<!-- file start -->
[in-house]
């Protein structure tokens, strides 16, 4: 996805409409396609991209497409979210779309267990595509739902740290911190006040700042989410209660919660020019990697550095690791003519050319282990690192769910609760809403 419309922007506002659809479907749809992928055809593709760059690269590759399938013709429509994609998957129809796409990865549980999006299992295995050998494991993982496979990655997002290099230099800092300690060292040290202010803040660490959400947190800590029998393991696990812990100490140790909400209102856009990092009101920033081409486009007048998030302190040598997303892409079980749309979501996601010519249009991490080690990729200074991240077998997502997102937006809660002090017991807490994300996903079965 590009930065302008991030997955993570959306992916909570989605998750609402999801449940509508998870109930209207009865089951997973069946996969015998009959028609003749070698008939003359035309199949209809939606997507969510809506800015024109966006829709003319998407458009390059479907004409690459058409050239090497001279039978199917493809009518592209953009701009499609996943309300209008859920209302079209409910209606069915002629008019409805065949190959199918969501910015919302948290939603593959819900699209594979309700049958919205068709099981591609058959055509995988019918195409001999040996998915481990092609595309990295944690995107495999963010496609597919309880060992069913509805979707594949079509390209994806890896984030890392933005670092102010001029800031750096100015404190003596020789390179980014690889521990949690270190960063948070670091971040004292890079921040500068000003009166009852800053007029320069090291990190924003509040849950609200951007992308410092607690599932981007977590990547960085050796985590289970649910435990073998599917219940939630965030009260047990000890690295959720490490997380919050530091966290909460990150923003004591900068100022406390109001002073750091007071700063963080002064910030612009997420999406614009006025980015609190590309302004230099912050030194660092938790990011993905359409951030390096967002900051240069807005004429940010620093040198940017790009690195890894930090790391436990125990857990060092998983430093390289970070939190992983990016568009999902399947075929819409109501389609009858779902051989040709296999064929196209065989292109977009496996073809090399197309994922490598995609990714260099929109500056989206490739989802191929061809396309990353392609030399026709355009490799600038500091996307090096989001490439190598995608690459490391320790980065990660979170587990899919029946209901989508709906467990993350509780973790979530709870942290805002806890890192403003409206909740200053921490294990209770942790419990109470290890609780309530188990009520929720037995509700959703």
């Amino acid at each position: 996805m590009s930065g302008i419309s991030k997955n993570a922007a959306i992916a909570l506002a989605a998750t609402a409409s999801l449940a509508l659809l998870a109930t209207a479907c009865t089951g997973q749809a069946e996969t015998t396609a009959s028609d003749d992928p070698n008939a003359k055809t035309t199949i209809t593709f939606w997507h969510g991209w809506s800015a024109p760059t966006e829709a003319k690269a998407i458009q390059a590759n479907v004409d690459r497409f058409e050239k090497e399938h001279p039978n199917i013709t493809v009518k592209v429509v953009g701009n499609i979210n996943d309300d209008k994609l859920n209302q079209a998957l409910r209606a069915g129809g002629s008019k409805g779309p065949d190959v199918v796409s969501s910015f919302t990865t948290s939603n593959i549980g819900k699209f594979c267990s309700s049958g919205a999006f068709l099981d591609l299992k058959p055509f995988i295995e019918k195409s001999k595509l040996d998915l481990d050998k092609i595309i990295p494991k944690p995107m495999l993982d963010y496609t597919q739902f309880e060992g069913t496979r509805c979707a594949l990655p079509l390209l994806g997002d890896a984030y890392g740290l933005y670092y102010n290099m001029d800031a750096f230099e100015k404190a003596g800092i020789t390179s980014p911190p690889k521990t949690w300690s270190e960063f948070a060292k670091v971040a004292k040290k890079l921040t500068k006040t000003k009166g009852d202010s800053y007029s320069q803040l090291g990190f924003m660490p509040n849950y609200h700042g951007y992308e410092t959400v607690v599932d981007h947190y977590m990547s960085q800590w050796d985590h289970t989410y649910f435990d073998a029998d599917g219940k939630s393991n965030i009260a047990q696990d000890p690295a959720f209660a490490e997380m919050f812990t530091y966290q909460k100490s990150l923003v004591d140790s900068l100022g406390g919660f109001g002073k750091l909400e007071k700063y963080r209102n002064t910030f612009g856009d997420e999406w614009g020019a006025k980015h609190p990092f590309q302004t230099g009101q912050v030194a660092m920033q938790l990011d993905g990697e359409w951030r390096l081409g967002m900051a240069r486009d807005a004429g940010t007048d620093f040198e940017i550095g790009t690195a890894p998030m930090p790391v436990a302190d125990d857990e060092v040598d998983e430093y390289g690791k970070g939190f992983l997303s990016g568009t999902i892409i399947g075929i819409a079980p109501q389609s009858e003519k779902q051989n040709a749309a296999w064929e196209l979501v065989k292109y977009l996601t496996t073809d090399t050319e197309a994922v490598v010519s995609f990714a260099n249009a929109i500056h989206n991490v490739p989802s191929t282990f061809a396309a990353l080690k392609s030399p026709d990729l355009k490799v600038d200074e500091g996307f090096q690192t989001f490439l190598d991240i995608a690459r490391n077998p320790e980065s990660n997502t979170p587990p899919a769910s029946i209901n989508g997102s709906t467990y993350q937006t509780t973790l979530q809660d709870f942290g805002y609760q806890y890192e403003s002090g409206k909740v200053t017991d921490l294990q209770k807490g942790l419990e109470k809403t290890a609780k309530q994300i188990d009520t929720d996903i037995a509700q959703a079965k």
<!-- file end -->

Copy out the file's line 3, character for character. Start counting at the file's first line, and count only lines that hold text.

């Amino acid at each position: 996805m590009s930065g302008i419309s991030k997955n993570a922007a959306i992916a909570l506002a989605a998750t609402a409409s999801l449940a509508l659809l998870a109930t209207a479907c009865t089951g997973q749809a069946e996969t015998t396609a009959s028609d003749d992928p070698n008939a003359k055809t035309t199949i209809t593709f939606w997507h969510g991209w809506s800015a024109p760059t966006e829709a003319k690269a998407i458009q390059a590759n479907v004409d690459r497409f058409e050239k090497e399938h001279p039978n199917i013709t493809v009518k592209v429509v953009g701009n499609i979210n996943d309300d209008k994609l859920n209302q079209a998957l409910r209606a069915g129809g002629s008019k409805g779309p065949d190959v199918v796409s969501s910015f919302t990865t948290s939603n593959i549980g819900k699209f594979c267990s309700s049958g919205a999006f068709l099981d591609l299992k058959p055509f995988i295995e019918k195409s001999k595509l040996d998915l481990d050998k092609i595309i990295p494991k944690p995107m495999l993982d963010y496609t597919q739902f309880e060992g069913t496979r509805c979707a594949l990655p079509l390209l994806g997002d890896a984030y890392g740290l933005y670092y102010n290099m001029d800031a750096f230099e100015k404190a003596g800092i020789t390179s980014p911190p690889k521990t949690w300690s270190e960063f948070a060292k670091v971040a004292k040290k890079l921040t500068k006040t000003k009166g009852d202010s800053y007029s320069q803040l090291g990190f924003m660490p509040n849950y609200h700042g951007y992308e410092t959400v607690v599932d981007h947190y977590m990547s960085q800590w050796d985590h289970t989410y649910f435990d073998a029998d599917g219940k939630s393991n965030i009260a047990q696990d000890p690295a959720f209660a490490e997380m919050f812990t530091y966290q909460k100490s990150l923003v004591d140790s900068l100022g406390g919660f109001g002073k750091l909400e007071k700063y963080r209102n002064t910030f612009g856009d997420e999406w614009g020019a006025k980015h609190p990092f590309q302004t230099g009101q912050v030194a660092m920033q938790l990011d993905g990697e359409w951030r390096l081409g967002m900051a240069r486009d807005a004429g940010t007048d620093f040198e940017i550095g790009t690195a890894p998030m930090p790391v436990a302190d125990d857990e060092v040598d998983e430093y390289g690791k970070g939190f992983l997303s990016g568009t999902i892409i399947g075929i819409a079980p109501q389609s009858e003519k779902q051989n040709a749309a296999w064929e196209l979501v065989k292109y977009l996601t496996t073809d090399t050319e197309a994922v490598v010519s995609f990714a260099n249009a929109i500056h989206n991490v490739p989802s191929t282990f061809a396309a990353l080690k392609s030399p026709d990729l355009k490799v600038d200074e500091g996307f090096q690192t989001f490439l190598d991240i995608a690459r490391n077998p320790e980065s990660n997502t979170p587990p899919a769910s029946i209901n989508g997102s709906t467990y993350q937006t509780t973790l979530q809660d709870f942290g805002y609760q806890y890192e403003s002090g409206k909740v200053t017991d921490l294990q209770k807490g942790l419990e109470k809403t290890a609780k309530q994300i188990d009520t929720d996903i037995a509700q959703a079965k």